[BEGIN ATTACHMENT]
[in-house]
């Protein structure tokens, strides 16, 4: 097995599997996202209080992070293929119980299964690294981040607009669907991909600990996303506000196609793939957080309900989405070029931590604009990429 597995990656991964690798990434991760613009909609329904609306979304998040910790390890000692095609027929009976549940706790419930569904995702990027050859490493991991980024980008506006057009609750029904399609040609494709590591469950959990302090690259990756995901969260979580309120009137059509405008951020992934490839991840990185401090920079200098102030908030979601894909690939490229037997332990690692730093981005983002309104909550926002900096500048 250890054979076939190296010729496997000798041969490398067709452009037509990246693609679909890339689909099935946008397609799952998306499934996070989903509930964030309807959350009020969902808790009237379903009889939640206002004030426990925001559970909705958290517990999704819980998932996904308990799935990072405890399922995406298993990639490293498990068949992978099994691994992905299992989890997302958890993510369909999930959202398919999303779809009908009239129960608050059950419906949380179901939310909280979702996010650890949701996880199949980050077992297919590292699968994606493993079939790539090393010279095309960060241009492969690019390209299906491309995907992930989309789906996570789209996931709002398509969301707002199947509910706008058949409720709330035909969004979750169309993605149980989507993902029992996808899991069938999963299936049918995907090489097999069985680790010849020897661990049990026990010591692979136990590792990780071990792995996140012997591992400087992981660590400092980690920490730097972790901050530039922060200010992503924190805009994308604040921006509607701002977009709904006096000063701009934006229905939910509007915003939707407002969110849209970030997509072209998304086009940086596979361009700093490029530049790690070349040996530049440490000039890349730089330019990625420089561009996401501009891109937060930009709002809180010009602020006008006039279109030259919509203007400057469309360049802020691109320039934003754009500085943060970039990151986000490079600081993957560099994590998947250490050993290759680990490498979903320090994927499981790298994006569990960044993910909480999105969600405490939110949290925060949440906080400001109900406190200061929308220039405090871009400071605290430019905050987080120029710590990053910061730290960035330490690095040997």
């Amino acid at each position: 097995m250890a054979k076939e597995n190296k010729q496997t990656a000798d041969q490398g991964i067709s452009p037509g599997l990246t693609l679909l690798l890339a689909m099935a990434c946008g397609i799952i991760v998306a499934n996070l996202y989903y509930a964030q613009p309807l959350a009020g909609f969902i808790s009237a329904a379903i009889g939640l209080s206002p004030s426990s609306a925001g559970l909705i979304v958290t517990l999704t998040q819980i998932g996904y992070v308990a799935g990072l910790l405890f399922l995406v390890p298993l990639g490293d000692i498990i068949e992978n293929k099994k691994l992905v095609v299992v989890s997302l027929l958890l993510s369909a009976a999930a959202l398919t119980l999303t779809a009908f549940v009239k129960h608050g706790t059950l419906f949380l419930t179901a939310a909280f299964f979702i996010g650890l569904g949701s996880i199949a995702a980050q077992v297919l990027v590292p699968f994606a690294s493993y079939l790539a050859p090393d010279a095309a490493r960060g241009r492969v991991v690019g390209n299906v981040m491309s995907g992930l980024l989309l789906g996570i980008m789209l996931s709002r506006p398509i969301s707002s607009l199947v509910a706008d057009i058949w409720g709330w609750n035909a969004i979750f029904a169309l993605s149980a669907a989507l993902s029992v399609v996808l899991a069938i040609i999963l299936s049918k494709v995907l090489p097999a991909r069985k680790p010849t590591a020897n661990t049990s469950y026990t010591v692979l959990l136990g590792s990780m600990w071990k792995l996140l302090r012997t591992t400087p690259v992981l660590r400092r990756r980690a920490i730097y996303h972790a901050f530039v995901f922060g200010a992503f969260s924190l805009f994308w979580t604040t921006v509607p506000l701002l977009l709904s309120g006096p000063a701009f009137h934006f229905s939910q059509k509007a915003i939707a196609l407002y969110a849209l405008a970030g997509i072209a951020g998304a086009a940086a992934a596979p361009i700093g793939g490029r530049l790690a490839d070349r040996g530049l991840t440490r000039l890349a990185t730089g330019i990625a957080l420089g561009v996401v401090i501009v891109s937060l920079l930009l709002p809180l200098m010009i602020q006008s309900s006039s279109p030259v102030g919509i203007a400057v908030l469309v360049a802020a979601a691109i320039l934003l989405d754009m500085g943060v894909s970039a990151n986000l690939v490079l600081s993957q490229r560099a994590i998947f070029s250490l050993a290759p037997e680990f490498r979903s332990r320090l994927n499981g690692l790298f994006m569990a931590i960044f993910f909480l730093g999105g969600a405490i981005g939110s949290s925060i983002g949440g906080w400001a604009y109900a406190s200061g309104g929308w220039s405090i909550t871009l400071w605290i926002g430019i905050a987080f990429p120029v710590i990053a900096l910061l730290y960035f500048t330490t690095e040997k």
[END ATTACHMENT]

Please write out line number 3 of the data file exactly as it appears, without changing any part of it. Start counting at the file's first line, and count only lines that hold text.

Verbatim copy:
């Amino acid at each position: 097995m250890a054979k076939e597995n190296k010729q496997t990656a000798d041969q490398g991964i067709s452009p037509g599997l990246t693609l679909l690798l890339a689909m099935a990434c946008g397609i799952i991760v998306a499934n996070l996202y989903y509930a964030q613009p309807l959350a009020g909609f969902i808790s009237a329904a379903i009889g939640l209080s206002p004030s426990s609306a925001g559970l909705i979304v958290t517990l999704t998040q819980i998932g996904y992070v308990a799935g990072l910790l405890f399922l995406v390890p298993l990639g490293d000692i498990i068949e992978n293929k099994k691994l992905v095609v299992v989890s997302l027929l958890l993510s369909a009976a999930a959202l398919t119980l999303t779809a009908f549940v009239k129960h608050g706790t059950l419906f949380l419930t179901a939310a909280f299964f979702i996010g650890l569904g949701s996880i199949a995702a980050q077992v297919l990027v590292p699968f994606a690294s493993y079939l790539a050859p090393d010279a095309a490493r960060g241009r492969v991991v690019g390209n299906v981040m491309s995907g992930l980024l989309l789906g996570i980008m789209l996931s709002r506006p398509i969301s707002s607009l199947v509910a706008d057009i058949w409720g709330w609750n035909a969004i979750f029904a169309l993605s149980a669907a989507l993902s029992v399609v996808l899991a069938i040609i999963l299936s049918k494709v995907l090489p097999a991909r069985k680790p010849t590591a020897n661990t049990s469950y026990t010591v692979l959990l136990g590792s990780m600990w071990k792995l996140l302090r012997t591992t400087p690259v992981l660590r400092r990756r980690a920490i730097y996303h972790a901050f530039v995901f922060g200010a992503f969260s924190l805009f994308w979580t604040t921006v509607p506000l701002l977009l709904s309120g006096p000063a701009f009137h934006f229905s939910q059509k509007a915003i939707a196609l407002y969110a849209l405008a970030g997509i072209a951020g998304a086009a940086a992934a596979p361009i700093g793939g490029r530049l790690a490839d070349r040996g530049l991840t440490r000039l890349a990185t730089g330019i990625a957080l420089g561009v996401v401090i501009v891109s937060l920079l930009l709002p809180l200098m010009i602020q006008s309900s006039s279109p030259v102030g919509i203007a400057v908030l469309v360049a802020a979601a691109i320039l934003l989405d754009m500085g943060v894909s970039a990151n986000l690939v490079l600081s993957q490229r560099a994590i998947f070029s250490l050993a290759p037997e680990f490498r979903s332990r320090l994927n499981g690692l790298f994006m569990a931590i960044f993910f909480l730093g999105g969600a405490i981005g939110s949290s925060i983002g949440g906080w400001a604009y109900a406190s200061g309104g929308w220039s405090i909550t871009l400071w605290i926002g430019i905050a987080f990429p120029v710590i990053a900096l910061l730290y960035f500048t330490t690095e040997k």